Woman who detransitioned warns against use of puberty blockers by minors because of possible long-term effects

A woman who made the menopause speaks out against puberty blockers and shares her story in hopes of shedding light on the risks associated with the drugs used by minors seeking gender-affirming care.

Cat Cattinson, who is also a molecular biologist, joined “The Ingraham Angle” to discuss the dangers of children taking puberty blockers, and the potentially irreversible side effects.

“I identified as trans from the age of 13, but luckily I didn’t transition until I was an adult, because I wasn’t confirmed by them, by my pediatrician. I wasn’t confirmed by my parents, but if I had been, then was the side. The post-detransition effects would probably have been much worse,” Cattinson told host Laura Ingraham.

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“I could have been infertile, I could have had a hysterectomy, mastectomy, so I’m thankful I wasn’t confirmed because it’s helped me maintain my health and fertility.”

Ingraham said the mainstream media now seems to be asking some questions about the long-term effects of such drugs, following a New York Times report on the subject.

Concern about the effects of the drugs is growing among some medical professionals.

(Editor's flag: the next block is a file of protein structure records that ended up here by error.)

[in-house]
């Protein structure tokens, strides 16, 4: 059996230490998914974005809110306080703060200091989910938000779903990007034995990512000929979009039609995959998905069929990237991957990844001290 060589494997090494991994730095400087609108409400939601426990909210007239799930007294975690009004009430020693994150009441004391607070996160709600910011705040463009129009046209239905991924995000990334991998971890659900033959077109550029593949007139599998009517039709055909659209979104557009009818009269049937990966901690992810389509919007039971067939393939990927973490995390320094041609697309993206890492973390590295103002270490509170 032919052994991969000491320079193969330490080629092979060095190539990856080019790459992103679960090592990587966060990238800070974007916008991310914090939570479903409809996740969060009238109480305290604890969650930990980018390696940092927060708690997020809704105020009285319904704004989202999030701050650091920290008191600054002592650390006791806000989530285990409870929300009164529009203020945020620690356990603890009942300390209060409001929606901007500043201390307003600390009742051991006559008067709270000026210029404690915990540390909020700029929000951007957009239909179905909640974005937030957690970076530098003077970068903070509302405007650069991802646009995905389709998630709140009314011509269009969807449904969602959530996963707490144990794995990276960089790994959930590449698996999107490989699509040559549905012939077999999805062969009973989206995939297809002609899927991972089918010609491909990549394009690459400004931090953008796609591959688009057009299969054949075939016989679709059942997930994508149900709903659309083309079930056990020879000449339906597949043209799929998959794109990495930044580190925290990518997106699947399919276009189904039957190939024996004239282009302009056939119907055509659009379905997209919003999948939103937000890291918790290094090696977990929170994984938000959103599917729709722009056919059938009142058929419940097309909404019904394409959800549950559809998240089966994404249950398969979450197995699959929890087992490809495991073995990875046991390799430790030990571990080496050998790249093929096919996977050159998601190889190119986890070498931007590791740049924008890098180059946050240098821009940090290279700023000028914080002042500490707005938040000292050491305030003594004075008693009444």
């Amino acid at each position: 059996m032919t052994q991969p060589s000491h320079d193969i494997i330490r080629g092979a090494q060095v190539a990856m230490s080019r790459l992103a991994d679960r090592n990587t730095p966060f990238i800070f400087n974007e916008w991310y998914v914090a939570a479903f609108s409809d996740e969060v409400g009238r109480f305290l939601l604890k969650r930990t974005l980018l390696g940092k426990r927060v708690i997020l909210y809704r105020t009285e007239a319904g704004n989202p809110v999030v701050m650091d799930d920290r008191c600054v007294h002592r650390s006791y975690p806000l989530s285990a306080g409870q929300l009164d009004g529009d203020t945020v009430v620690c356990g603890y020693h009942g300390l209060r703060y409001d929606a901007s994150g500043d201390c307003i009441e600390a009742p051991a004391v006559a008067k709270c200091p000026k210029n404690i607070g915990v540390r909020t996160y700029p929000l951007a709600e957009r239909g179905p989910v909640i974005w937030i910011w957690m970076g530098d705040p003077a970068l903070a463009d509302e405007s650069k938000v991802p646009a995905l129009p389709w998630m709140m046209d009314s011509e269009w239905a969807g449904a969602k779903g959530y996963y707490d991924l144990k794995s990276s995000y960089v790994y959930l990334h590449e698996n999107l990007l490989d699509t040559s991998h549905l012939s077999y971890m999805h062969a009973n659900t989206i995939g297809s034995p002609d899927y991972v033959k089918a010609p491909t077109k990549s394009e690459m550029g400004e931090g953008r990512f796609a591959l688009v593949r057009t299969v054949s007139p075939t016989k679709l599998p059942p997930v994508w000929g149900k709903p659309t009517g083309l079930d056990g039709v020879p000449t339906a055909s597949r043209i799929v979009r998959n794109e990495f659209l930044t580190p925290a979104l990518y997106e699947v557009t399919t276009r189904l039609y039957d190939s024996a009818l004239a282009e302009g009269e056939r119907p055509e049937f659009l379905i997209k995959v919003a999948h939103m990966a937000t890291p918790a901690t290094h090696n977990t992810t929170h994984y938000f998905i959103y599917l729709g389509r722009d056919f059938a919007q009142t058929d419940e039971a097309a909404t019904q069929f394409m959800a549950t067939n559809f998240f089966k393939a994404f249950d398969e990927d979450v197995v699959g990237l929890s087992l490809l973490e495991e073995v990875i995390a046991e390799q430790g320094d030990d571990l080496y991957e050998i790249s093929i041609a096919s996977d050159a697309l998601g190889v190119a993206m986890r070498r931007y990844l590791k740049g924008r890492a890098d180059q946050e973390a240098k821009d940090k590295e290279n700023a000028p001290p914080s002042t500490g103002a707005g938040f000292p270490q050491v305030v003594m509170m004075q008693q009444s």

Cattinson said there is a lack of clinical research on the long-term side effects of taking the drugs, particularly in minors who turn to them due to gender dysphoria.

Cattinson said Planned Parenthood has provided her with gender-affirming care and does not require an in-person visit or a mental health professional before treating minors.

She said it was incredibly “easy” to pick up her prescription after a telehealth appointment and a 30-minute conversation with one of the doctors.

“Planned Parenthood is one of the organizations in the US that provides gender affirming care, and they do telehealth, so it’s possible to get prescribed over the phone, which is what happened with me,” Cattinson said. “And they also say on their website that they will prescribe without a letter from a mental health provider at the first appointment.”

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“So I had about a 30 minute phone call with a doctor, and that day I was prescribed it,” she continued. “I picked up my prescription that day, so it’s very easy to get these hormones these days.”

She said she’s heard similar stories from young people who have transitioned.

But Cattinson said financial incentives are also at play.

“I think there’s some vested interest from plastic surgeons,” Cattinson said. “They make a lot of money from the surgical procedures, and then, of course, the drug companies fund research into gender-affirming care.”

Last month, The National Health Service of the United Kingdom said most children who claim to be transgender may be going through a “transient phase” and began restricting gender-affirming treatment of minors.

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